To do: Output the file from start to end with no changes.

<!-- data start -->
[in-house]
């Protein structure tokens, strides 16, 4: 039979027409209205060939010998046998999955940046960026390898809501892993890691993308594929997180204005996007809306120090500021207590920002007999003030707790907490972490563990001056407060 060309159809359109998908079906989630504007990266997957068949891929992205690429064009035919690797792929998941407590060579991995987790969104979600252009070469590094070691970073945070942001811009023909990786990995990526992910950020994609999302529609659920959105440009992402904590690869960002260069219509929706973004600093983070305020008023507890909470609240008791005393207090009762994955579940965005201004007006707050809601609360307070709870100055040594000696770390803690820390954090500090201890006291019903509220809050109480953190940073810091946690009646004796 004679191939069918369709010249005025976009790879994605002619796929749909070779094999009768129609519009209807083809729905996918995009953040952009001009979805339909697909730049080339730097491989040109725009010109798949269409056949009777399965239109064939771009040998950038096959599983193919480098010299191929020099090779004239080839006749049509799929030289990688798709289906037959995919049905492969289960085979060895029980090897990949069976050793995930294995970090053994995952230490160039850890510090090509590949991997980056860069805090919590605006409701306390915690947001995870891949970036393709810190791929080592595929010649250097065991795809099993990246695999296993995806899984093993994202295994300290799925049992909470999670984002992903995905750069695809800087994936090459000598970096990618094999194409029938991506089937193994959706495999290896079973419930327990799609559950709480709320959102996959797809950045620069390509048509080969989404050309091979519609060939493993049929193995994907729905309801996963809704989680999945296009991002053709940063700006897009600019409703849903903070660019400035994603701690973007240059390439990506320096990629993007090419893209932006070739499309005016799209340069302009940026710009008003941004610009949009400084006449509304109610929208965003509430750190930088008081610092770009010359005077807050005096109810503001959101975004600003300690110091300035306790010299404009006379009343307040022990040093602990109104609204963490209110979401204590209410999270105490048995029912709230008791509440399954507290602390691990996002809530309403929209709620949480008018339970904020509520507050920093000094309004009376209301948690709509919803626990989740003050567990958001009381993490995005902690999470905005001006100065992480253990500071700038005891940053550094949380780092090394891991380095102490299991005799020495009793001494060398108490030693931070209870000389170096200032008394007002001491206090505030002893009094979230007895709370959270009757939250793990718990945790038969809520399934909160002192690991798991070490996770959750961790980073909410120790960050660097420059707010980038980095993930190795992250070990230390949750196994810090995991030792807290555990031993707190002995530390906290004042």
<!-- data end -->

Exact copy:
[in-house]
């Protein structure tokens, strides 16, 4: 039979027409209205060939010998046998999955940046960026390898809501892993890691993308594929997180204005996007809306120090500021207590920002007999003030707790907490972490563990001056407060 060309159809359109998908079906989630504007990266997957068949891929992205690429064009035919690797792929998941407590060579991995987790969104979600252009070469590094070691970073945070942001811009023909990786990995990526992910950020994609999302529609659920959105440009992402904590690869960002260069219509929706973004600093983070305020008023507890909470609240008791005393207090009762994955579940965005201004007006707050809601609360307070709870100055040594000696770390803690820390954090500090201890006291019903509220809050109480953190940073810091946690009646004796 004679191939069918369709010249005025976009790879994605002619796929749909070779094999009768129609519009209807083809729905996918995009953040952009001009979805339909697909730049080339730097491989040109725009010109798949269409056949009777399965239109064939771009040998950038096959599983193919480098010299191929020099090779004239080839006749049509799929030289990688798709289906037959995919049905492969289960085979060895029980090897990949069976050793995930294995970090053994995952230490160039850890510090090509590949991997980056860069805090919590605006409701306390915690947001995870891949970036393709810190791929080592595929010649250097065991795809099993990246695999296993995806899984093993994202295994300290799925049992909470999670984002992903995905750069695809800087994936090459000598970096990618094999194409029938991506089937193994959706495999290896079973419930327990799609559950709480709320959102996959797809950045620069390509048509080969989404050309091979519609060939493993049929193995994907729905309801996963809704989680999945296009991002053709940063700006897009600019409703849903903070660019400035994603701690973007240059390439990506320096990629993007090419893209932006070739499309005016799209340069302009940026710009008003941004610009949009400084006449509304109610929208965003509430750190930088008081610092770009010359005077807050005096109810503001959101975004600003300690110091300035306790010299404009006379009343307040022990040093602990109104609204963490209110979401204590209410999270105490048995029912709230008791509440399954507290602390691990996002809530309403929209709620949480008018339970904020509520507050920093000094309004009376209301948690709509919803626990989740003050567990958001009381993490995005902690999470905005001006100065992480253990500071700038005891940053550094949380780092090394891991380095102490299991005799020495009793001494060398108490030693931070209870000389170096200032008394007002001491206090505030002893009094979230007895709370959270009757939250793990718990945790038969809520399934909160002192690991798991070490996770959750961790980073909410120790960050660097420059707010980038980095993930190795992250070990230390949750196994810090995991030792807290555990031993707190002995530390906290004042």